After the 1989-90 democratic transition, Poland and Hungary were the first to introduce the institutional framework of constitutional democracy and of transitional justice. For a number of reasons, including a lack of democratic traditions and constitutional culture, after the 2010 parliamentary elections, liberal constitutionalism became a victim of the authoritarian efforts of Viktor Orbán’s Fidesz party. In April 2013, the government as part of the Fourth Amendment to the Fundamental Law adopted Article U, which supplements detailed provisions on the country’s communist past and the statute of limitations in the body text of the constitution.

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Decommunization in Times of War: Ukraine’s Militant Democracy Problem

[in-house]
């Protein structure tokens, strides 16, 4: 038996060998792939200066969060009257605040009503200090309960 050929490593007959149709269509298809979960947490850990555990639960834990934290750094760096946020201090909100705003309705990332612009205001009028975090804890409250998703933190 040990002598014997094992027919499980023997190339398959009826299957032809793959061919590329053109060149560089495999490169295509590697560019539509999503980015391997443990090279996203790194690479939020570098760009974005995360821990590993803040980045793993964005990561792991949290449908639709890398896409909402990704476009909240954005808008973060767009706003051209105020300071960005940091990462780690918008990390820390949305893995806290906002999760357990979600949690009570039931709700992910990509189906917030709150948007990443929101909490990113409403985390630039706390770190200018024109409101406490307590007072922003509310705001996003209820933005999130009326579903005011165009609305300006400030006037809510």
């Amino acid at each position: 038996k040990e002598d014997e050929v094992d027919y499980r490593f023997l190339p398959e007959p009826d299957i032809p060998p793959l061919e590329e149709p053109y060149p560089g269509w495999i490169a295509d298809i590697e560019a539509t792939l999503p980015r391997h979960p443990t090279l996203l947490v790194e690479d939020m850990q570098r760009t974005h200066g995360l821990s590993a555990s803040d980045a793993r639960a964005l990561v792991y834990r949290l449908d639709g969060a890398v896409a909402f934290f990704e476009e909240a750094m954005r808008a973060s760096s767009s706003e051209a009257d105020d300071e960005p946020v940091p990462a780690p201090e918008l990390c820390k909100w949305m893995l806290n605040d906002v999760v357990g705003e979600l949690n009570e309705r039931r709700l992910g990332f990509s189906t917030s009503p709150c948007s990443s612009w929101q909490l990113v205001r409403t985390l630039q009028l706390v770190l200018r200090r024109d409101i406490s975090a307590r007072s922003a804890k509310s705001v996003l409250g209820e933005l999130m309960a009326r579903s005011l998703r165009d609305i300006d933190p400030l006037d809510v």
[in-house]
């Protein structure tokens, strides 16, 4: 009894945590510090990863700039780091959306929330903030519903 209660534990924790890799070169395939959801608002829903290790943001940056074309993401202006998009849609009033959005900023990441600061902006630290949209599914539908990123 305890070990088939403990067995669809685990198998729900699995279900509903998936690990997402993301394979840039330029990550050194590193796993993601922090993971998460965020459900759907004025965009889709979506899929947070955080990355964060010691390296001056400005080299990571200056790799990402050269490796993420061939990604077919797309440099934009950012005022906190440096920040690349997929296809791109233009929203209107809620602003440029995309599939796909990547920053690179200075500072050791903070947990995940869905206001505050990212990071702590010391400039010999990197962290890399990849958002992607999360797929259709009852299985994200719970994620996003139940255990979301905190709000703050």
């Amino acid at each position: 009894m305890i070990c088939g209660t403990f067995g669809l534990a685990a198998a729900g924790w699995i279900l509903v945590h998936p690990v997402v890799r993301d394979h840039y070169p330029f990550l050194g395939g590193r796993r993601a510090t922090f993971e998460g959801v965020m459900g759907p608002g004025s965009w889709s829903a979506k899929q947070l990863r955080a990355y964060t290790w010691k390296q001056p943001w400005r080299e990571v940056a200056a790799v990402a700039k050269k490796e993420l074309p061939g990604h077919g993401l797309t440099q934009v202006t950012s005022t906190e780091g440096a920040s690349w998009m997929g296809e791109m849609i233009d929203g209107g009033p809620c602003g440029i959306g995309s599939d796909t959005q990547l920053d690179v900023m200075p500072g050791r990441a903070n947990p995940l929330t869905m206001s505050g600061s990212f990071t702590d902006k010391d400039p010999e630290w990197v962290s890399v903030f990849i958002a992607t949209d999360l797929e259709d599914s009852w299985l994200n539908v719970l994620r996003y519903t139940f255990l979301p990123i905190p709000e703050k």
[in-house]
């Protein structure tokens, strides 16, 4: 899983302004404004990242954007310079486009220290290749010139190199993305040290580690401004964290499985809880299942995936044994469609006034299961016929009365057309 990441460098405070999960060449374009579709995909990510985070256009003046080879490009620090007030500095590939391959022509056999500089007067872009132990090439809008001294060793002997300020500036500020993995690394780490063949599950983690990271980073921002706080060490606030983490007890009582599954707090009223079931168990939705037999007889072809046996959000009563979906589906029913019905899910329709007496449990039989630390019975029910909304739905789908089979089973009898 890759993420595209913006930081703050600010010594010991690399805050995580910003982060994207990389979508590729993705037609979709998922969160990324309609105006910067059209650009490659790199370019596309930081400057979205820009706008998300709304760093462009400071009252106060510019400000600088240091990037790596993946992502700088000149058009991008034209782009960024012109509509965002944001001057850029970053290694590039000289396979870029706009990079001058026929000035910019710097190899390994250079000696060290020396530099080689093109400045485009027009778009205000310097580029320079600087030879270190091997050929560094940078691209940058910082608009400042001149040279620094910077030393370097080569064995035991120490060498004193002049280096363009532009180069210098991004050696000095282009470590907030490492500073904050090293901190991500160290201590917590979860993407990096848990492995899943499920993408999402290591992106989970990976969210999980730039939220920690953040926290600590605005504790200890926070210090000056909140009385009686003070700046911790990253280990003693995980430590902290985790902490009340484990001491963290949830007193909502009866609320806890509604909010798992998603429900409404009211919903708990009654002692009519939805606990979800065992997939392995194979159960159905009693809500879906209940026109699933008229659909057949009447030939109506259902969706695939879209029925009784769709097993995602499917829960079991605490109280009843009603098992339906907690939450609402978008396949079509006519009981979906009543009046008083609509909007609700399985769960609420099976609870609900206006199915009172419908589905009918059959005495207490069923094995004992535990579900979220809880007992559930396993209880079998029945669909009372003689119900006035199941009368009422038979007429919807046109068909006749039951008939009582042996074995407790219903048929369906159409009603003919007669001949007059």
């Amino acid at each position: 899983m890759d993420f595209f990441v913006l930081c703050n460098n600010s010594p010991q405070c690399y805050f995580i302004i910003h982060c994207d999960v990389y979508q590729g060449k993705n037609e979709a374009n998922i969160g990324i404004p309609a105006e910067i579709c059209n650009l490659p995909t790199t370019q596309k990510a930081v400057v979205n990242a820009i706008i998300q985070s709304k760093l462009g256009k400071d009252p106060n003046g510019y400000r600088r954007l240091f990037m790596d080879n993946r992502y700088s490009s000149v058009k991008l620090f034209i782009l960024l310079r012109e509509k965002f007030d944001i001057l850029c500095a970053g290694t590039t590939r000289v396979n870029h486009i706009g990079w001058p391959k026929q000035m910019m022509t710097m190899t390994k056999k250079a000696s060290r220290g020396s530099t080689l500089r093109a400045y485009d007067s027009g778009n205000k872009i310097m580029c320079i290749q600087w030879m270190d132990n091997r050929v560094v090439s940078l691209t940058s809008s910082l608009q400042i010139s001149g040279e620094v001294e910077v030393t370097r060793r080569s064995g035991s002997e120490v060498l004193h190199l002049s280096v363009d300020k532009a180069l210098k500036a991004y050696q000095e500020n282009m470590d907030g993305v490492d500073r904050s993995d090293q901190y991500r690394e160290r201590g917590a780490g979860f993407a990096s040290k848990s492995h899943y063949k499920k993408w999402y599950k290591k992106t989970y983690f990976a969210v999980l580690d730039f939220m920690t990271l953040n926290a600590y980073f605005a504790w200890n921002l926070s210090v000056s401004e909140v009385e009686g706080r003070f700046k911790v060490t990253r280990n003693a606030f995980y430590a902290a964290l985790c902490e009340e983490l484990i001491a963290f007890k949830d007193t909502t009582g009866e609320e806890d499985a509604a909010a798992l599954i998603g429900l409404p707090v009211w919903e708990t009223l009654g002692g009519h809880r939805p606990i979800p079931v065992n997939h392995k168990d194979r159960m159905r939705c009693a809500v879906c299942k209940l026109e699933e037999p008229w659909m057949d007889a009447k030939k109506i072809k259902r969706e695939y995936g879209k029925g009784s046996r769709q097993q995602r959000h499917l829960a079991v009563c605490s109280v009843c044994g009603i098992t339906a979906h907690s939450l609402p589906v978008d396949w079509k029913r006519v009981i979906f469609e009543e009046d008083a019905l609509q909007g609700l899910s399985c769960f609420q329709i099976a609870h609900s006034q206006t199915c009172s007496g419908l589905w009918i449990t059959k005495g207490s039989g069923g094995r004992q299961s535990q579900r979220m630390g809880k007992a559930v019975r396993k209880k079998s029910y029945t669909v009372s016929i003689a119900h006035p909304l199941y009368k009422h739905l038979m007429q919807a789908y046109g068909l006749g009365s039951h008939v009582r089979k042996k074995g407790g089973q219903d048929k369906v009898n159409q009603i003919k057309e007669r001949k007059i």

The Ukrainian parliament Verkhovna Rada adopted four ‘memory laws’ shortly after the Maidan revolution in the spring of 2015: One contains a legislation criminalizing both Nazi and Communist totalitarian regimes, prohibiting the propaganda of their symbols; two laws commemorating, respectively, Ukraine’s fighters for twentieth-century independence movement and the victory over Nazism during the Second World War, and a law guaranteeing access to archives of repressive Soviet-era organs. These laws raise fundamental questions about the legitimate defense of democracy in times of political transformation and war.

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Memory Laws: Historical Evidence in Support of the “Slippery Slope” Argument